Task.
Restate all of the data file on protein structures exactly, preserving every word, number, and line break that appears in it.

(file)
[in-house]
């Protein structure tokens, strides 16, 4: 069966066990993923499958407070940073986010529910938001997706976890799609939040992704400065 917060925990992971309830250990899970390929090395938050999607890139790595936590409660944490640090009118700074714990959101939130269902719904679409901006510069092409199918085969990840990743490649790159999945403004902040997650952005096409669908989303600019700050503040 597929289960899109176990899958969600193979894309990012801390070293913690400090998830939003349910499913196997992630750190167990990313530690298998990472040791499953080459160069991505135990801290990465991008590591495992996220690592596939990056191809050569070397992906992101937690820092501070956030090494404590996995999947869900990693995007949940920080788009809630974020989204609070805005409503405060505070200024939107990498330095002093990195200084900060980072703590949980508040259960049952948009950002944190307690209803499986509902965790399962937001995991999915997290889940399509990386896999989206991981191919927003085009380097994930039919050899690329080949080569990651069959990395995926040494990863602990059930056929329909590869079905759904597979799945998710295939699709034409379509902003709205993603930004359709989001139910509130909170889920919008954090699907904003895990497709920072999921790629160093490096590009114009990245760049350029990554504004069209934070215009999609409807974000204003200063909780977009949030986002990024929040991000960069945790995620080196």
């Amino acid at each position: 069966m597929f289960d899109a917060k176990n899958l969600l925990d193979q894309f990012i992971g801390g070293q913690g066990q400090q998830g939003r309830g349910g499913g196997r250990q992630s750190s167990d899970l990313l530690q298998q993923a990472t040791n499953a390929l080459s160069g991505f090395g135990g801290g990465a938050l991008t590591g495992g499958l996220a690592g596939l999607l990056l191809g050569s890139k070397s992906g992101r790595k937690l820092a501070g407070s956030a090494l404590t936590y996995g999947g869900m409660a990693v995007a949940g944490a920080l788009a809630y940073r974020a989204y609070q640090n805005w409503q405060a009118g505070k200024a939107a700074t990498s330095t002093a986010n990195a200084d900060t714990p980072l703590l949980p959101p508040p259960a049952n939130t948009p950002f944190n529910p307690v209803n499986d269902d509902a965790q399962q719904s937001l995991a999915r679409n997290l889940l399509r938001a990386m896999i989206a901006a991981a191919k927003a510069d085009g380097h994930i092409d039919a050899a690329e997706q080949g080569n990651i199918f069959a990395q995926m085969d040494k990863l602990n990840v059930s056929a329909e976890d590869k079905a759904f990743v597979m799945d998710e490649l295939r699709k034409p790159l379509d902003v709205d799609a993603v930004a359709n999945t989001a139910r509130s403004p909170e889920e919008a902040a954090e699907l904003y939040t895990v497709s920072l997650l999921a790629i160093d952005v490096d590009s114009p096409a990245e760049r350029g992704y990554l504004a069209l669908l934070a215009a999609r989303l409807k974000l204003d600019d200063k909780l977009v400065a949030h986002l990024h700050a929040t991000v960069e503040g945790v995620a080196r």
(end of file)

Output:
[in-house]
């Protein structure tokens, strides 16, 4: 069966066990993923499958407070940073986010529910938001997706976890799609939040992704400065 917060925990992971309830250990899970390929090395938050999607890139790595936590409660944490640090009118700074714990959101939130269902719904679409901006510069092409199918085969990840990743490649790159999945403004902040997650952005096409669908989303600019700050503040 597929289960899109176990899958969600193979894309990012801390070293913690400090998830939003349910499913196997992630750190167990990313530690298998990472040791499953080459160069991505135990801290990465991008590591495992996220690592596939990056191809050569070397992906992101937690820092501070956030090494404590996995999947869900990693995007949940920080788009809630974020989204609070805005409503405060505070200024939107990498330095002093990195200084900060980072703590949980508040259960049952948009950002944190307690209803499986509902965790399962937001995991999915997290889940399509990386896999989206991981191919927003085009380097994930039919050899690329080949080569990651069959990395995926040494990863602990059930056929329909590869079905759904597979799945998710295939699709034409379509902003709205993603930004359709989001139910509130909170889920919008954090699907904003895990497709920072999921790629160093490096590009114009990245760049350029990554504004069209934070215009999609409807974000204003200063909780977009949030986002990024929040991000960069945790995620080196």
């Amino acid at each position: 069966m597929f289960d899109a917060k176990n899958l969600l925990d193979q894309f990012i992971g801390g070293q913690g066990q400090q998830g939003r309830g349910g499913g196997r250990q992630s750190s167990d899970l990313l530690q298998q993923a990472t040791n499953a390929l080459s160069g991505f090395g135990g801290g990465a938050l991008t590591g495992g499958l996220a690592g596939l999607l990056l191809g050569s890139k070397s992906g992101r790595k937690l820092a501070g407070s956030a090494l404590t936590y996995g999947g869900m409660a990693v995007a949940g944490a920080l788009a809630y940073r974020a989204y609070q640090n805005w409503q405060a009118g505070k200024a939107a700074t990498s330095t002093a986010n990195a200084d900060t714990p980072l703590l949980p959101p508040p259960a049952n939130t948009p950002f944190n529910p307690v209803n499986d269902d509902a965790q399962q719904s937001l995991a999915r679409n997290l889940l399509r938001a990386m896999i989206a901006a991981a191919k927003a510069d085009g380097h994930i092409d039919a050899a690329e997706q080949g080569n990651i199918f069959a990395q995926m085969d040494k990863l602990n990840v059930s056929a329909e976890d590869k079905a759904f990743v597979m799945d998710e490649l295939r699709k034409p790159l379509d902003v709205d799609a993603v930004a359709n999945t989001a139910r509130s403004p909170e889920e919008a902040a954090e699907l904003y939040t895990v497709s920072l997650l999921a790629i160093d952005v490096d590009s114009p096409a990245e760049r350029g992704y990554l504004a069209l669908l934070a215009a999609r989303l409807k974000l204003d600019d200063k909780l977009v400065a949030h986002l990024h700050a929040t991000v960069e503040g945790v995620a080196r």